So to summarise, the new reforms are as follows: dangerous criminals will still be allowed out early, and innocent people can now be locked up without compensation.
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Thursday, April 06, 2006

Welcome to Britain, where crime pays

I came across this hilarious and thought-provoking letter in the Letters page of the Daily Telegraph. I am republishing it in full below:

Sir - As I approach my 80th year, faced with rising taxes, my dentist going private, my local hospital proposing to close several departments, I am wondering whether prison might not be the best place to be.
There, I will have my heating bills paid. I'll have three meals a day, free dentistry, medical treatment and no responsibility. I might even have free computer classes. What is the best way to go about this? What sort of crime would you advise? I don't want community service and I don't want a philanthropist paying my fine.
It is too late for me to become a Euro MP or a single mum. Prison seems the best answer. I want free food, dental treatment, healthcare and free transport to hospital. We provided all this for the Great Train Robber. Why not for me?

The letter was written by someone called Gillian Rogers. It brightened my train journey, and in appreciation, I would like to make a suggestion as to a 'suitable crime'.

Normally, in such situations, I would suggest withholding council tax, but with local elections round the corner, we can be sure she will not be jailed. Some idiot politician will pay the fine, thereby frustrating her efforts.

Instead I suggest she take a look at the front page of today's Independent. It informs us that two grandmothers have been arrested under new anti-terrorism legislation for the despicable crime of protesting outside an American military base in Yorkshire. I would suggest this crime. No need to don a balaclava, or spend time looking for firearms and the like. This crime is so convenient it can be committed in the course of a good day out walking in the woods. If all goes well, Gillian Rogers should be safely ensconsced in Belmarsh by Christmas.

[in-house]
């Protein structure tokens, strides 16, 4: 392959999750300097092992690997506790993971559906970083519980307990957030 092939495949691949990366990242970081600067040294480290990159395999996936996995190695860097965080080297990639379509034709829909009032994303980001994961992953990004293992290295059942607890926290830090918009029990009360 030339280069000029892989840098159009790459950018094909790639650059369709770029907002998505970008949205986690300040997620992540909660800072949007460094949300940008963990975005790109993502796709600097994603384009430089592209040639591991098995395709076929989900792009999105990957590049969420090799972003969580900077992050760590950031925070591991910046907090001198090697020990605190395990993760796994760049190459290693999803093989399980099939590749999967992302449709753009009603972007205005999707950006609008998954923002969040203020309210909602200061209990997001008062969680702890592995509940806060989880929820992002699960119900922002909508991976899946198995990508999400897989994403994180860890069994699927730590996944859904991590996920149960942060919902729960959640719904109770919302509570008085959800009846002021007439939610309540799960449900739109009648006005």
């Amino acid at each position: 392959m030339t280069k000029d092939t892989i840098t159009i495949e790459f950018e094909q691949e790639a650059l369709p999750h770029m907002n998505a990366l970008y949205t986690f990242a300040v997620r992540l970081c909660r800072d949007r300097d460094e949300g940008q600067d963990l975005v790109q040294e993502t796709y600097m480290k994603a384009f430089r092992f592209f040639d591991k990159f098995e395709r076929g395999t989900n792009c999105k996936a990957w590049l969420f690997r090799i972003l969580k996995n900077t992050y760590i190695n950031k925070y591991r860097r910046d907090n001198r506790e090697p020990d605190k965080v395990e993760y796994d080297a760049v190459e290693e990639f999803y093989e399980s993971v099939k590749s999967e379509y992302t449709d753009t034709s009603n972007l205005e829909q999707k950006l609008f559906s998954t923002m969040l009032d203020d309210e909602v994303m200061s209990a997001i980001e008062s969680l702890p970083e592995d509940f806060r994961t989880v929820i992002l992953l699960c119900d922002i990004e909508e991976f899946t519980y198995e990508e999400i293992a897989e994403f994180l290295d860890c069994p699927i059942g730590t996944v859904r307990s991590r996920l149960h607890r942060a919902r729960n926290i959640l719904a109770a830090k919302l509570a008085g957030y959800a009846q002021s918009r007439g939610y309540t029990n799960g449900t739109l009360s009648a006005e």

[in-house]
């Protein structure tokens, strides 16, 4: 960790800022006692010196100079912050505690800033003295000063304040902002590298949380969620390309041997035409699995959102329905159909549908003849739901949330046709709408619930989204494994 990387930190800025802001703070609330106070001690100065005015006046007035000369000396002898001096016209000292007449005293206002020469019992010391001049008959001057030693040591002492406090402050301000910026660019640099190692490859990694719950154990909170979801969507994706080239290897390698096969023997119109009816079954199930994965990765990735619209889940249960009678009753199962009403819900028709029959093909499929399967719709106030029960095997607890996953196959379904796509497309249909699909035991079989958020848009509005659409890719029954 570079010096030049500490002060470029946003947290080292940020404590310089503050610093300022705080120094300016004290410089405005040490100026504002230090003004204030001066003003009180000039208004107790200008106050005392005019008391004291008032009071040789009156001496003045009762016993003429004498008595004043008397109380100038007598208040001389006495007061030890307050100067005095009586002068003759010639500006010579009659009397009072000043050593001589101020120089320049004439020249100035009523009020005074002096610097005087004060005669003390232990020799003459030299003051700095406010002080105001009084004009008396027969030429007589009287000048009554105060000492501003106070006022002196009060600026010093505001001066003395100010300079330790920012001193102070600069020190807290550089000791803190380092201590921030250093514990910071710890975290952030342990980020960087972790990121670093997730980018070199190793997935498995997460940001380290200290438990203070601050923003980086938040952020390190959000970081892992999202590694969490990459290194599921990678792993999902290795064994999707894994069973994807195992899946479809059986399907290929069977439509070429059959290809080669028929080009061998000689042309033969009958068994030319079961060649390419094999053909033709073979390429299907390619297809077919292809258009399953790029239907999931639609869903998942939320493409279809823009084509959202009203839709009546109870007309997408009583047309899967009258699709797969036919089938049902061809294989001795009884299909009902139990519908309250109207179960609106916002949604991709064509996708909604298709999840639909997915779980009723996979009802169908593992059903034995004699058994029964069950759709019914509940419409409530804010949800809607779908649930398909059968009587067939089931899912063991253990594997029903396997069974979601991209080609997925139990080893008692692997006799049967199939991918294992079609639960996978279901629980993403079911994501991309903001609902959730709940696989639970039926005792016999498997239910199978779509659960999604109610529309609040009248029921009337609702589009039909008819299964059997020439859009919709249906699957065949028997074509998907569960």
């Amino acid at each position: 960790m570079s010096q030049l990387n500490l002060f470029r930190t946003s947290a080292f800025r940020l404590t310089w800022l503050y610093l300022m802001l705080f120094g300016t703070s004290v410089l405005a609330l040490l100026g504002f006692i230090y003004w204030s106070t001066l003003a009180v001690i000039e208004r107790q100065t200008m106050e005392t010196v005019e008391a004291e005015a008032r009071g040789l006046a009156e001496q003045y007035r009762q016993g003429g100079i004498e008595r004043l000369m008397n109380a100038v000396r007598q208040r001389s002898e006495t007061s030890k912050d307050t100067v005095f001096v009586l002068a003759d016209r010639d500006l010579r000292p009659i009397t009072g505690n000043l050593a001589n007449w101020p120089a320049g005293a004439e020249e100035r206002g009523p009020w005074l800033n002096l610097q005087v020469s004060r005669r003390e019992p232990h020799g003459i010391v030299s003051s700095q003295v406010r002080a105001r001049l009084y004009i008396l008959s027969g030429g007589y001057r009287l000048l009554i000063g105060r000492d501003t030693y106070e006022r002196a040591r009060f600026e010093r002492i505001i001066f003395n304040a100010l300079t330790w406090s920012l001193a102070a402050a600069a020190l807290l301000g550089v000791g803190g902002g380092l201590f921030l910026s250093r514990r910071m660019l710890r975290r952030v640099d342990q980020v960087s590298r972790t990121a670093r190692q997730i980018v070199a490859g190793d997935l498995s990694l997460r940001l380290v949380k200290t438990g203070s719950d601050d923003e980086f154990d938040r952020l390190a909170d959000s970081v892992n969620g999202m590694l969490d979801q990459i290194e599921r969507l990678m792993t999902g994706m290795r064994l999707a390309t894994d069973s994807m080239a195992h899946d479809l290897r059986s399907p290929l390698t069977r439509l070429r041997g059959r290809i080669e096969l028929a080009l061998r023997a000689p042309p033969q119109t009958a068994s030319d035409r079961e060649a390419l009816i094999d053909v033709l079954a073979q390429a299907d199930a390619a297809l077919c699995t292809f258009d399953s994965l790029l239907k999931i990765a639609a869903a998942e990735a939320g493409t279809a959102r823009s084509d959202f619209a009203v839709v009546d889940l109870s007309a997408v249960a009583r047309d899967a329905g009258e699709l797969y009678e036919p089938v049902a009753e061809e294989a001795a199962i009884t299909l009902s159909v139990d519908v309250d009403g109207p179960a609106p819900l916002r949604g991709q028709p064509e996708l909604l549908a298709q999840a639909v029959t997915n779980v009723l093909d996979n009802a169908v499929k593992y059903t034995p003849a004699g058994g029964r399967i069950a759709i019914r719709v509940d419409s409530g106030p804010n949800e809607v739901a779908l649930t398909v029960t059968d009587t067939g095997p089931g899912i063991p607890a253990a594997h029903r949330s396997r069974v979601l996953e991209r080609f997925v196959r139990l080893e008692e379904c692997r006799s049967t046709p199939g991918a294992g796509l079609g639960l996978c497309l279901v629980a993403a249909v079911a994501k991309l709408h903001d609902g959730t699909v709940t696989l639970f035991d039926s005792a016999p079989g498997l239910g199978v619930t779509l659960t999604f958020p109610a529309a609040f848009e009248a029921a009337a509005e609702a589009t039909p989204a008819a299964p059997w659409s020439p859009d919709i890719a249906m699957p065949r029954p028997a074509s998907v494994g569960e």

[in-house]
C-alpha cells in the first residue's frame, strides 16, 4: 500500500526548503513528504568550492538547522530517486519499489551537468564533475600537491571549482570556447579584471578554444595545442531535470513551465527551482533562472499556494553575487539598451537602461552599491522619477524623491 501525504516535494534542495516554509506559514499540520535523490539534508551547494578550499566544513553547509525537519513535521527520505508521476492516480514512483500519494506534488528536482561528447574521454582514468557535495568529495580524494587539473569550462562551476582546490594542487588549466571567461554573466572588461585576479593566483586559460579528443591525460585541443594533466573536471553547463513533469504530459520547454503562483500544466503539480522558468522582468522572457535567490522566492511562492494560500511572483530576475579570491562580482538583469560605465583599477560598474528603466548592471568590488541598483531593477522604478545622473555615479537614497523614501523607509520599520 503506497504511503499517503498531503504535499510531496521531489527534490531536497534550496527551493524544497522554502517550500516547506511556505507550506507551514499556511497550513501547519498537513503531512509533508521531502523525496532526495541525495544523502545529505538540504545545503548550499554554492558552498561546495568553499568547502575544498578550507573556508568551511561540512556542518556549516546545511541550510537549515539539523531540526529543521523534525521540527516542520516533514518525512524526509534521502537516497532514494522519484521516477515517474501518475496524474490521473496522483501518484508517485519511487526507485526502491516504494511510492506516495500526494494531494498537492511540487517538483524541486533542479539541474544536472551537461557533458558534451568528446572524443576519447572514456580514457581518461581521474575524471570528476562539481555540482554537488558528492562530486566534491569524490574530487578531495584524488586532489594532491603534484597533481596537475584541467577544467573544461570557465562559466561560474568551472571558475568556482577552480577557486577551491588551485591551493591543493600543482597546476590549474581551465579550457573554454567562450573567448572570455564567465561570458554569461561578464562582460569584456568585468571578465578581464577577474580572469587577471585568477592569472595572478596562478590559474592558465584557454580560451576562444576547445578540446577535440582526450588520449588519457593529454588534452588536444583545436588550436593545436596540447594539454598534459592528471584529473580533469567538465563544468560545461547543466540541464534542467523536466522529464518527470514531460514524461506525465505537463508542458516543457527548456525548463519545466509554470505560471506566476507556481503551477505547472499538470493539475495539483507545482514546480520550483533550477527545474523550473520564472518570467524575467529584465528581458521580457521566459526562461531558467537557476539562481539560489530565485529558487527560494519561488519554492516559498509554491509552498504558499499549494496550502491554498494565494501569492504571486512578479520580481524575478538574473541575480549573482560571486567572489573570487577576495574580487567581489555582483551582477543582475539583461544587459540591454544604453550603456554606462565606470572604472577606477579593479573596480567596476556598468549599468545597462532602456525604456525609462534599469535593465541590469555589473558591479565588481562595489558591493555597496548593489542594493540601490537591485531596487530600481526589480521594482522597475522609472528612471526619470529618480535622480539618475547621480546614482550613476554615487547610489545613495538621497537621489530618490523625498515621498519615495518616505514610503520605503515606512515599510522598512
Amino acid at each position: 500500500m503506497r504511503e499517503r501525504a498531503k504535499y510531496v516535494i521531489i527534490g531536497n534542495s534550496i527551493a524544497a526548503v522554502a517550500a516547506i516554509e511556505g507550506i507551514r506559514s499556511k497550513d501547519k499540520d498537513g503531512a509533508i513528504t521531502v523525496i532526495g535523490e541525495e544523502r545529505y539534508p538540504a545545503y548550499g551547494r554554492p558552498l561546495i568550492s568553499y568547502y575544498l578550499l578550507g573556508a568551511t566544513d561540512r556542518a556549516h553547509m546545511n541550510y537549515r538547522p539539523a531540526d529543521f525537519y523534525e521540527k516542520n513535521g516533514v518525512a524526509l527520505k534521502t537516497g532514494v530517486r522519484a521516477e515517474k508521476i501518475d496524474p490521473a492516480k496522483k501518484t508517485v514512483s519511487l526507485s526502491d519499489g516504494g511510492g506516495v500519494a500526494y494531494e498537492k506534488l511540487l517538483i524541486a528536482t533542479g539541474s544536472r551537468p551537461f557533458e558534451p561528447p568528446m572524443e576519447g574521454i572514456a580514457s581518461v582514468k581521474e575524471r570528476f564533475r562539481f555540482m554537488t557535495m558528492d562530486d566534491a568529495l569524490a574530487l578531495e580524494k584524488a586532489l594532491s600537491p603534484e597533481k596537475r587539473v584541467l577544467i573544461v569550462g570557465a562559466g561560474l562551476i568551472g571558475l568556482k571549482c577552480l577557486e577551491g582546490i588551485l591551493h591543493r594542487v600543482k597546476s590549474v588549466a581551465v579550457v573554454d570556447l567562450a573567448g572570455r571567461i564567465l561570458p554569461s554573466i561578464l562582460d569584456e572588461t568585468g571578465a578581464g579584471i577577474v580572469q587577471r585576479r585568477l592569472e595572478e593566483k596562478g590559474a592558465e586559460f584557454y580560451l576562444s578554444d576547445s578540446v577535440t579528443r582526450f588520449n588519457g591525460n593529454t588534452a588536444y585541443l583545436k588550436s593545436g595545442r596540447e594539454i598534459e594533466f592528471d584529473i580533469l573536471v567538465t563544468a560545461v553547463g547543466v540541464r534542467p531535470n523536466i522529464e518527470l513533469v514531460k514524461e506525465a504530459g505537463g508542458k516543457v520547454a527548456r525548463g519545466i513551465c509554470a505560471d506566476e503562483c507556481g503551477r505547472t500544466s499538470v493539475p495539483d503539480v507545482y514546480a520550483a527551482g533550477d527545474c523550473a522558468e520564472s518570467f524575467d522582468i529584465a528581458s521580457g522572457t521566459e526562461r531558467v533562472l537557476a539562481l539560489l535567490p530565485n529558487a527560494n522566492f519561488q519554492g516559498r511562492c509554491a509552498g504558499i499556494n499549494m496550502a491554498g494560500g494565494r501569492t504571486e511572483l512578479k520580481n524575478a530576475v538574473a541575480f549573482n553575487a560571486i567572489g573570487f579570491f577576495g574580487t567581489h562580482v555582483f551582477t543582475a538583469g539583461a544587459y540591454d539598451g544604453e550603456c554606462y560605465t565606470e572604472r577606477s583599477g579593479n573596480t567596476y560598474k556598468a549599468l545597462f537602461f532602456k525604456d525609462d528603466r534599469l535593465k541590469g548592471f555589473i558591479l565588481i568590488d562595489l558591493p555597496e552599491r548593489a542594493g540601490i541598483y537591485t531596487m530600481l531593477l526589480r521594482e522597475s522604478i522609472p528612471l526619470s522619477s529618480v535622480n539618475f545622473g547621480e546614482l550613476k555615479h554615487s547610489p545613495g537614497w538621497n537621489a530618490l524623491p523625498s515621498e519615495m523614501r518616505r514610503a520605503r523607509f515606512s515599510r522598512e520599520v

But seriously ...
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Tuesday, April 04, 2006

Has David Cameron gone mad?

Am I the only one getting disillusioned with David Cameron? Having spectacularly failed to seize the initiative over the 'loans for peerages' affair, he now crops up on radio, picking a needless fight with UKIP, of all parties. Are there not enough things a leader of a right of centre political party may reasonably be expected to be doing at this moment? Let me enlighten him:

1) Those policies he promised us. We have long been waiting. This is getting embarrassing.
2) A thoughtful response to the Turner report. What, for example, has he to say about the statement that taxes may have to rise to pay for pensions?
3) The Legislative and Regulatory Reform Bill. I hear he has only imposed a two-line whip. Why?

I could go on. His inaction has started to affect the opinion polls, and I am beginning to worry that we may have surrendered our party to a bunch of vacant PR men. We should be exploiting the current situation. Faced with a decaying Labour party and a government in limbo, a thoroughly discredited Prime Minister, and a high-taxing Socialist Chancellor, Cameron instead turns his fire on UKIP.

Heaven preserve us.
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No justice for Damilola today

The jury in the Damilola Taylor trial have found the latest defendants not guilty of murder. I think we may never discover, this side of heaven, who killed that little boy. However, I can't help feeling that we would have been a little nearer the truth if not for the first cack-handed police investigation.